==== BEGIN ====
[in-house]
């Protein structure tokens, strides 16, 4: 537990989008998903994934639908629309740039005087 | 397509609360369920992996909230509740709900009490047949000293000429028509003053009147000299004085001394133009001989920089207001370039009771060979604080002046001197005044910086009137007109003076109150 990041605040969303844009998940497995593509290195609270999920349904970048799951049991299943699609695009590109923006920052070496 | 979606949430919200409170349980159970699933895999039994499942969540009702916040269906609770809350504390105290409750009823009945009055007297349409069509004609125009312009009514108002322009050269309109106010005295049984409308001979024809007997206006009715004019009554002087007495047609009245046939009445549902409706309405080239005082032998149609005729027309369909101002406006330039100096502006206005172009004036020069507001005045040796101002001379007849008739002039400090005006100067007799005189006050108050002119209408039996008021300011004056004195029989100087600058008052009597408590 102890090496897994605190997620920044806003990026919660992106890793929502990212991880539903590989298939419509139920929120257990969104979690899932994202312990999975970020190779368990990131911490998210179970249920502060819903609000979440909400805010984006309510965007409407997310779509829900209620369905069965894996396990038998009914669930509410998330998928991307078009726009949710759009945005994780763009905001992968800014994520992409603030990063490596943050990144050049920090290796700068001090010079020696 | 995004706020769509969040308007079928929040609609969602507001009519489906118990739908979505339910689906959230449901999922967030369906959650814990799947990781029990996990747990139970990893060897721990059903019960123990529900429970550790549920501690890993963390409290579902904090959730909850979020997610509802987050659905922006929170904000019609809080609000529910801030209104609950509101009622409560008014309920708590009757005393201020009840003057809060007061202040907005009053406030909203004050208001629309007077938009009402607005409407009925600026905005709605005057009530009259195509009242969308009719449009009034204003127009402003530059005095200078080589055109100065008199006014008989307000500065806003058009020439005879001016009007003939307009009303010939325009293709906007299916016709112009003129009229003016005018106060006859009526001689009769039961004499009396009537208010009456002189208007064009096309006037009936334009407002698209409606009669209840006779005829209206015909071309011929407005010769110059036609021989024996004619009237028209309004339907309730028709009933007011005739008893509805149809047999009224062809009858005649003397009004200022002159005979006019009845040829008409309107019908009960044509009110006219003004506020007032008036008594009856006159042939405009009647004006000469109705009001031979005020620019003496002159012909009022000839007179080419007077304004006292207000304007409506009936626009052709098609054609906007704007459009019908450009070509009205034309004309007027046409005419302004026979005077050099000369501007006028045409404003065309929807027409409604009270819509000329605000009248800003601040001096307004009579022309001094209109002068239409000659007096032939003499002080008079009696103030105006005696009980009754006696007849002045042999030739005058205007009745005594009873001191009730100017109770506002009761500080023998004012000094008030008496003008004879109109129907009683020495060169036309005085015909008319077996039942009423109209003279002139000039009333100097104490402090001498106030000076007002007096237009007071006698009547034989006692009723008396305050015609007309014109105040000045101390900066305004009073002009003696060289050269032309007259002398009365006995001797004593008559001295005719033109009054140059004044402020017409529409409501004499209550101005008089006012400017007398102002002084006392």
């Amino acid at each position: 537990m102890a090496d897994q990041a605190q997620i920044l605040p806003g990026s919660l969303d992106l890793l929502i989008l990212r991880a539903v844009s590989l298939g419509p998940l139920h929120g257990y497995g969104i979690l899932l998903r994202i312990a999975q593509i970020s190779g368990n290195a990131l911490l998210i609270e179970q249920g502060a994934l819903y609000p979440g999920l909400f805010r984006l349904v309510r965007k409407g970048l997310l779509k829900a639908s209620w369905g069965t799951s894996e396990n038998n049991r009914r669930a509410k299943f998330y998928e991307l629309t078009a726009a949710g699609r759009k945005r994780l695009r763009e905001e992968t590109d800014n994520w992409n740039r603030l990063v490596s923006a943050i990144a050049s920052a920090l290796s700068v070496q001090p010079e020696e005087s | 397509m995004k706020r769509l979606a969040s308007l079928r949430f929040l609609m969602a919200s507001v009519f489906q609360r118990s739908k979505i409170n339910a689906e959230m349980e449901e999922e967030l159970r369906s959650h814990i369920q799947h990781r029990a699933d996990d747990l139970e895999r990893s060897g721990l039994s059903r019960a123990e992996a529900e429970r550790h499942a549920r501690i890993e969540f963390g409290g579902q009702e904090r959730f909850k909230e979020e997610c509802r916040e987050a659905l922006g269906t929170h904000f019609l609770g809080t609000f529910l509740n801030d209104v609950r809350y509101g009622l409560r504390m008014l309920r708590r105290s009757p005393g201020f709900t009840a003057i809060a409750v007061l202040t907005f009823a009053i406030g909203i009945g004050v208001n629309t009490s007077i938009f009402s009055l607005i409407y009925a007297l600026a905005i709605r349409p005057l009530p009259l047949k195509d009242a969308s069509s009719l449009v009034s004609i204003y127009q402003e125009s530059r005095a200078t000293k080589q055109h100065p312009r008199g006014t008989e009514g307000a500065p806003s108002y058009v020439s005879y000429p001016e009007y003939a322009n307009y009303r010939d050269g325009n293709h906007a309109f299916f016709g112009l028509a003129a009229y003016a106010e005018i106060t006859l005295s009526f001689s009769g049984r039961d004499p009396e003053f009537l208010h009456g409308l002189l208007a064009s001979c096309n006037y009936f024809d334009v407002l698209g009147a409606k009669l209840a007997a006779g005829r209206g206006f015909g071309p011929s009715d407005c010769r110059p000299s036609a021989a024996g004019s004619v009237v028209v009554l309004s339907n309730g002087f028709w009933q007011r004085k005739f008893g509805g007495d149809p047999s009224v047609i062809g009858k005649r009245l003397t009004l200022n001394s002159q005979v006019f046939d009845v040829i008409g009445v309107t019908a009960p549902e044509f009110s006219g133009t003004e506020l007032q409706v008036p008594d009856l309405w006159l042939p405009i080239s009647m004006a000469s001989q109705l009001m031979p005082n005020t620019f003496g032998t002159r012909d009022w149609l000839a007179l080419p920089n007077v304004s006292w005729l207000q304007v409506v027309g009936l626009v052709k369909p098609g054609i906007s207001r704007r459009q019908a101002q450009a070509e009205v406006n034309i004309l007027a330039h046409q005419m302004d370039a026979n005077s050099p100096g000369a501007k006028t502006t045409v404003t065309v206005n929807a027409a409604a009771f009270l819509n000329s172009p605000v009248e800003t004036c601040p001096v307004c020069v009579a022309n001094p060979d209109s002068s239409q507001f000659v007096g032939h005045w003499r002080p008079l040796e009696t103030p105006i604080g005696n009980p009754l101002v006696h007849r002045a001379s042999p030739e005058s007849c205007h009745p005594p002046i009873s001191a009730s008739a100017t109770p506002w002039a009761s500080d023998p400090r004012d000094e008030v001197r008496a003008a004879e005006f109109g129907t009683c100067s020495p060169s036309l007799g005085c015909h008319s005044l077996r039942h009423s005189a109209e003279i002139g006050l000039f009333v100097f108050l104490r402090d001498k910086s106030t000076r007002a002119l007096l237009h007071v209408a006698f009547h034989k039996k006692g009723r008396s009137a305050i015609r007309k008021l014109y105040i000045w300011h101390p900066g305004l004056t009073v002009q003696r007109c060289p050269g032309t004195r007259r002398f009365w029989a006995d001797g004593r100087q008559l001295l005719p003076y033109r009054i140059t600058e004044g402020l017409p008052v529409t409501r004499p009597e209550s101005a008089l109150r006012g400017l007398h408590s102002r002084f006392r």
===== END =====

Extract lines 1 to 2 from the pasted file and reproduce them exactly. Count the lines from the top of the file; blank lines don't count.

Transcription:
[in-house]
């Protein structure tokens, strides 16, 4: 537990989008998903994934639908629309740039005087 | 397509609360369920992996909230509740709900009490047949000293000429028509003053009147000299004085001394133009001989920089207001370039009771060979604080002046001197005044910086009137007109003076109150 990041605040969303844009998940497995593509290195609270999920349904970048799951049991299943699609695009590109923006920052070496 | 979606949430919200409170349980159970699933895999039994499942969540009702916040269906609770809350504390105290409750009823009945009055007297349409069509004609125009312009009514108002322009050269309109106010005295049984409308001979024809007997206006009715004019009554002087007495047609009245046939009445549902409706309405080239005082032998149609005729027309369909101002406006330039100096502006206005172009004036020069507001005045040796101002001379007849008739002039400090005006100067007799005189006050108050002119209408039996008021300011004056004195029989100087600058008052009597408590 102890090496897994605190997620920044806003990026919660992106890793929502990212991880539903590989298939419509139920929120257990969104979690899932994202312990999975970020190779368990990131911490998210179970249920502060819903609000979440909400805010984006309510965007409407997310779509829900209620369905069965894996396990038998009914669930509410998330998928991307078009726009949710759009945005994780763009905001992968800014994520992409603030990063490596943050990144050049920090290796700068001090010079020696 | 995004706020769509969040308007079928929040609609969602507001009519489906118990739908979505339910689906959230449901999922967030369906959650814990799947990781029990996990747990139970990893060897721990059903019960123990529900429970550790549920501690890993963390409290579902904090959730909850979020997610509802987050659905922006929170904000019609809080609000529910801030209104609950509101009622409560008014309920708590009757005393201020009840003057809060007061202040907005009053406030909203004050208001629309007077938009009402607005409407009925600026905005709605005057009530009259195509009242969308009719449009009034204003127009402003530059005095200078080589055109100065008199006014008989307000500065806003058009020439005879001016009007003939307009009303010939325009293709906007299916016709112009003129009229003016005018106060006859009526001689009769039961004499009396009537208010009456002189208007064009096309006037009936334009407002698209409606009669209840006779005829209206015909071309011929407005010769110059036609021989024996004619009237028209309004339907309730028709009933007011005739008893509805149809047999009224062809009858005649003397009004200022002159005979006019009845040829008409309107019908009960044509009110006219003004506020007032008036008594009856006159042939405009009647004006000469109705009001031979005020620019003496002159012909009022000839007179080419007077304004006292207000304007409506009936626009052709098609054609906007704007459009019908450009070509009205034309004309007027046409005419302004026979005077050099000369501007006028045409404003065309929807027409409604009270819509000329605000009248800003601040001096307004009579022309001094209109002068239409000659007096032939003499002080008079009696103030105006005696009980009754006696007849002045042999030739005058205007009745005594009873001191009730100017109770506002009761500080023998004012000094008030008496003008004879109109129907009683020495060169036309005085015909008319077996039942009423109209003279002139000039009333100097104490402090001498106030000076007002007096237009007071006698009547034989006692009723008396305050015609007309014109105040000045101390900066305004009073002009003696060289050269032309007259002398009365006995001797004593008559001295005719033109009054140059004044402020017409529409409501004499209550101005008089006012400017007398102002002084006392």